Two years before Lyle was arrested — 2013 — a video recording was leaked showing prisoners from OPP doing drugs, gambling with real money and brandishing a gun with bullets.
Lyle said the facility he was put in was new yet it already seemed aged and run-down. Elevators were slow, doors were slow and the prison staff at the facility were mean and unorganized.
He was given a jumpsuit and a pair of flip flops — no toothbrush, toothpaste, bed sheets or pillows. The food was nasty, Lyle said, so he didn’t eat the entire time he was there.
Lyle was granted one phone call, which he used to assure Olon that everything would be OK.
“I was focused on getting out,” Lyle said. “But I knew I would get out.”
Lyle said by the time he left, his cellmate, a kind 40-year-old, had run out of toilet paper after not being given any in weeks. The man used the toilet in their cell, resorting to his girlfriend’s letter to wipe himself.
That night, Olon said he sat in his car crying outside of OPP, hoping his son would not be harmed, aware of the extreme danger present within the prison.
“This is a universal problem that goes far beyond, and is much bigger than Lyle and I,” Olon said.
The next day, Olon and the rest of the group attended Lyle’s hearing at the New Orleans Municipal Court. Lyle was in an orange jumpsuit, chained to another man who had been charged with attempted murder. Olon said the disorganized hearing lasted four hours and he pleaded with the court to release Lyle.
After the hearing, around 4 p.m., Olon posted the bail for Lyle’s release, though he wasn’t discharged until 1:30 a.m.
Olon said after Lyle was released, he returned to New Orleans and hired a team of local attorneys to help with the criminal defense. A portion of the legal fees were supported by family, friends and Ball State faculty, staff and alumni. The attorneys proved the charges were false and they were dropped. The next step was expunging Lyle’s records.
The expungement was successful, but there is a permanent FBI file resulting from the charges.
After a year of emotional and financial distress, Olon and Lyle decided to pursue legal action against the Louisiana State Police from the chief to the original officers in a federal lawsuit.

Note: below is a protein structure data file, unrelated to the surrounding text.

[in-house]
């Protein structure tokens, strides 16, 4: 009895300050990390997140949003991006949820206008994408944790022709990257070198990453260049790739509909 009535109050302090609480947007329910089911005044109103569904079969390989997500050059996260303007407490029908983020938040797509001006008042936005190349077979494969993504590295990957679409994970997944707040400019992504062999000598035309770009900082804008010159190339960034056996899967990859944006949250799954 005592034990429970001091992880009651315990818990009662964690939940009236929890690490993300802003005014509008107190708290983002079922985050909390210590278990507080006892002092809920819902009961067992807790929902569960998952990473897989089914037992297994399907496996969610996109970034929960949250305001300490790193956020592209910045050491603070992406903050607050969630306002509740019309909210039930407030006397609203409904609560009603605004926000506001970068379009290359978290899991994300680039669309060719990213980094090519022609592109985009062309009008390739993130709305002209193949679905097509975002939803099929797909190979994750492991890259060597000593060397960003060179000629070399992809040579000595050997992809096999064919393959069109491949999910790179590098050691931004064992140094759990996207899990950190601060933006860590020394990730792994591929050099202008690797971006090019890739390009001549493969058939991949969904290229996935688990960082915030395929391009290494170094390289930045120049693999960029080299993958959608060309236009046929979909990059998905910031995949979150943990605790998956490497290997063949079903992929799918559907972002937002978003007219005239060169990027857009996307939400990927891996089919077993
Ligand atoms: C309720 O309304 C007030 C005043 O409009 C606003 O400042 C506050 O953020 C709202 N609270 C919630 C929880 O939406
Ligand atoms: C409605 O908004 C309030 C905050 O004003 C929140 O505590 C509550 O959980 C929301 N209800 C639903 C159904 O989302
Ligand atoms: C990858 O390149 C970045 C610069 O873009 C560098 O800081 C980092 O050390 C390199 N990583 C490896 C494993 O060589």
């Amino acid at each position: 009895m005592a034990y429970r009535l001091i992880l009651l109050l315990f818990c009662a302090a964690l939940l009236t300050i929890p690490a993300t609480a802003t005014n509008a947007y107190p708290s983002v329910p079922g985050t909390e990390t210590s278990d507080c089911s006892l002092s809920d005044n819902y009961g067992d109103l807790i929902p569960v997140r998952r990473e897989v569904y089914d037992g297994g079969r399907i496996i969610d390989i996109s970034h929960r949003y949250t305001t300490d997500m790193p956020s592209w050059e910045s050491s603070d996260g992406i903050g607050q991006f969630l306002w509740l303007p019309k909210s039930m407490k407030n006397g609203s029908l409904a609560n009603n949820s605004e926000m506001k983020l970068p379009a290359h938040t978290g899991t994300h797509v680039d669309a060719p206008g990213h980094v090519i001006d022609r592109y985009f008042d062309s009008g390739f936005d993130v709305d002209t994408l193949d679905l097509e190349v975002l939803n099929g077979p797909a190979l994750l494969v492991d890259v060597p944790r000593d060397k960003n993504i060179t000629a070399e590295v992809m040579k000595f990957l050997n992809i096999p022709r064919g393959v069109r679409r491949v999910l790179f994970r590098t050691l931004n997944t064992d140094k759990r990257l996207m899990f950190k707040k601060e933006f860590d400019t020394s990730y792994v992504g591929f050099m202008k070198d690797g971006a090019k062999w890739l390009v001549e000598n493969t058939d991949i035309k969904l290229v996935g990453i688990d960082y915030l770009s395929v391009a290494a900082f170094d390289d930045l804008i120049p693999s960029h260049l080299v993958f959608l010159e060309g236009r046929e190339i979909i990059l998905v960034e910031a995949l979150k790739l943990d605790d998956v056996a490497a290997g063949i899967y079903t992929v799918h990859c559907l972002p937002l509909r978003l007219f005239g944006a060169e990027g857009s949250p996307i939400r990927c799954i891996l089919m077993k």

They had three different separate legal teams: one for the general counsel, one for the dismissal of the charges and the expungement of the records and one for the lawsuit which was handled by the MacArthur Justice Center (MJC), a non-profit law firm devoted to civil and human rights, in New Orleans.
“I don’t have a lot of faith in our criminal justice system. I don’t have a lot of faith in our police force and their integrity. I don’t have a lot of faith in the relationship of those to the prison industrial complex,” Olon said.
Filing the lawsuit was against the recommendation of their previous lawyer — the expungement lawyer — who said they would not be able to win in Louisiana. The lawyer said the suit was futile considering the state’s corruption, and advised it would be best to forget about it and move on.
Lyle said he was unsure of how his trial would turn out but remembered thinking, “Whether I lose or not, my story will continue to travel.”
With the help of MJC attorney James Craig, Olon said he and Lyle went to New Orleans several times to handle legal proceedings.
At the federal trial held in January 2018, Olon said the jury that was summoned for the case did not represent the population of Louisiana as a whole, with only one black juror.
According to census data from July 2017, 59.8 percent of the population of New Orleans is black with 34 percent of the population is white.
Olon said the predominantly white jury found only one of the four officers guilty on one of the more than 40 charges brought against the officers.The Dotsons and their lawyers said this verdict was inconsistent, and the U.S. District Judge granted a retrial.
Before heading to retrial, however, a settlement was reached out of court in August, ending the legal battle. Olon said while the settlement did bring some closure to the case, he is still disappointed by the verdict of the first predominantly white jury in January.
“I really don’t feel like we won. I feel like we came to a point of resolution on the case. But I would’ve felt if we had won, if they had found officers guilty of what they actually did in trial, in front of a federal judge back in February, January,” Olon said. “I see time and time again officers getting off and I’m just glad that my son is alive and that they didn’t shoot him or tase him or injure him because that could’ve easily happened.”
Olon said he believes if the officers had killed Lyle, the result of the original jury would have still been the same.
“I feel the same way,” Lyle said. “Not a victory.”
The settlement will be used to support Lyle’s college education as he studies studio art with prospects to study visual communications at Ball State. Neither Olon nor Lyle could disclose the amount of the settlement amount as part of the settlement agreement.